Genome-wide association studies (GWAS) have proven effective at identifying genetic variants and genes that are associated with phenotypes in humans, animals, and plants. Since most phenotypes of plant species are complex traits regulated by many genes and their functional interactions, GWAS are increasing in popularity for genetic dissections of plant phenotypes. For the reference plant, Arabidopsis thaliana, detailed information on genetic variations became available with the completion of the 1001 Genomes Project, enabling highly resolved association mapping between chromosomal loci and complex traits. Improvements have been made in the statistical analysis methods for testing the significance of genotype-to-phenotype associations, thereby substantially reducing the confounding effects of population structures. Furthermore, there have been large efforts toward post-GWAS augmentation of signals via integration with other types of information to overcome the limited statistical power of GWAS. This chapter describes the stepwise procedure of GWAS in Arabidopsis, focusing on data analysis processes including preprocessing of genotype and phenotype data, statistical analysis to identify phenotype-associated chromosomal loci, identification of phenotype-associated genes based on the phenotype-associated loci, and finally network-based augmentation of GWAS signals to identify additional candidate genes for the phenotype.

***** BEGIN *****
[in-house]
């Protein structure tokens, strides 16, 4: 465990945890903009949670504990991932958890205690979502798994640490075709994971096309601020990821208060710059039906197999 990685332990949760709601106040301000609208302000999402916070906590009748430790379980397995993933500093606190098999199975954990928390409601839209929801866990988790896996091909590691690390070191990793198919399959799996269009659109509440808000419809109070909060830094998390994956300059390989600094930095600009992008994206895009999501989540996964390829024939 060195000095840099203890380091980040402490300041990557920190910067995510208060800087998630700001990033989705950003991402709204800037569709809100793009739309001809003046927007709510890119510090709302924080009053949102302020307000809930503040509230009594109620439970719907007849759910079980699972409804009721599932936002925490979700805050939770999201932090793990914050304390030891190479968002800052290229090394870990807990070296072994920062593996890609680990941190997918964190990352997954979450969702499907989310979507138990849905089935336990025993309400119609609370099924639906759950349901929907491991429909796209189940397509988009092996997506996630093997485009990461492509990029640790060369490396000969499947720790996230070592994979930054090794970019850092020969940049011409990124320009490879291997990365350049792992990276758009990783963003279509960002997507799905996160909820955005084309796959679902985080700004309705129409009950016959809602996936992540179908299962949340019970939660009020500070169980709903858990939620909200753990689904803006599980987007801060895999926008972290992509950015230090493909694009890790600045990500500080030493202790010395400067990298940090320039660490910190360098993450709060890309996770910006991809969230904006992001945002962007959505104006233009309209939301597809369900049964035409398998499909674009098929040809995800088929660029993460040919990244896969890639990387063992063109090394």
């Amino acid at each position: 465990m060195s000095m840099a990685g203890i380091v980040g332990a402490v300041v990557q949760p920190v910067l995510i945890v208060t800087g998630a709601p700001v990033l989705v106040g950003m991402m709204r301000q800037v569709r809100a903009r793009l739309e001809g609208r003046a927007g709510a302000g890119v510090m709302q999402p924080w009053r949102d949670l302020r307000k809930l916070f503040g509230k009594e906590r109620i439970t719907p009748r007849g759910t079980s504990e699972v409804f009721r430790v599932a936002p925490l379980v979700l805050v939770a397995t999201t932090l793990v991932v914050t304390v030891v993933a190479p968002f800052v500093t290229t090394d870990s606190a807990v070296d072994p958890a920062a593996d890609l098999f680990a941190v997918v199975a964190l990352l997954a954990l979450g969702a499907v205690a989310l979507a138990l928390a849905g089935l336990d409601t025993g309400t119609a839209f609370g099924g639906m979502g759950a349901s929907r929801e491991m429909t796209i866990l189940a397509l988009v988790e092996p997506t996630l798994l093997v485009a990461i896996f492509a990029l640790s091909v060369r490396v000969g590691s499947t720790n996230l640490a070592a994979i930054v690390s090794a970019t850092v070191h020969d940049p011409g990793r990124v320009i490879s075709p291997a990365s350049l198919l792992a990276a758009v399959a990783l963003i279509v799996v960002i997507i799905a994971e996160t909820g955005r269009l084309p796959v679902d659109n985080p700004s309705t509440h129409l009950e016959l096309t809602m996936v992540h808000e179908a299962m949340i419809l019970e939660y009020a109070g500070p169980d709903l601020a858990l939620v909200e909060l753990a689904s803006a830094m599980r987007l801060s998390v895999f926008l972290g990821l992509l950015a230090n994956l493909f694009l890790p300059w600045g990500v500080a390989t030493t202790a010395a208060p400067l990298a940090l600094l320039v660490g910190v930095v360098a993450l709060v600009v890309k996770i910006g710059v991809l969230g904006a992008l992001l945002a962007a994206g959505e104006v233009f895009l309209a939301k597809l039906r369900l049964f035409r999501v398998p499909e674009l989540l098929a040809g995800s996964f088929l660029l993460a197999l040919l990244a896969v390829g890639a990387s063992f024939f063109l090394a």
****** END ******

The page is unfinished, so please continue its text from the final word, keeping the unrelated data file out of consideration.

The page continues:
|Title of host publication||Methods in Molecular Biology|
|Publisher||Humana Press Inc.|
|Number of pages||24|
|Publication status||Published - 2021|
|Name||Methods in Molecular Biology|
Bibliographical noteFunding Information:
This work was supported by a National Research Foundation of Korea (NRF) grant funded by the Korean Government (MSIT) (NRF-2018M3C9A5064709, NRF-2018R1A5A2025079) to I.L. We thank Sang-Dong Yoo and Geundon Kim for discussions and sharing Arabidopsis phenotype data.
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All Science Journal Classification (ASJC) codes
- Molecular Biology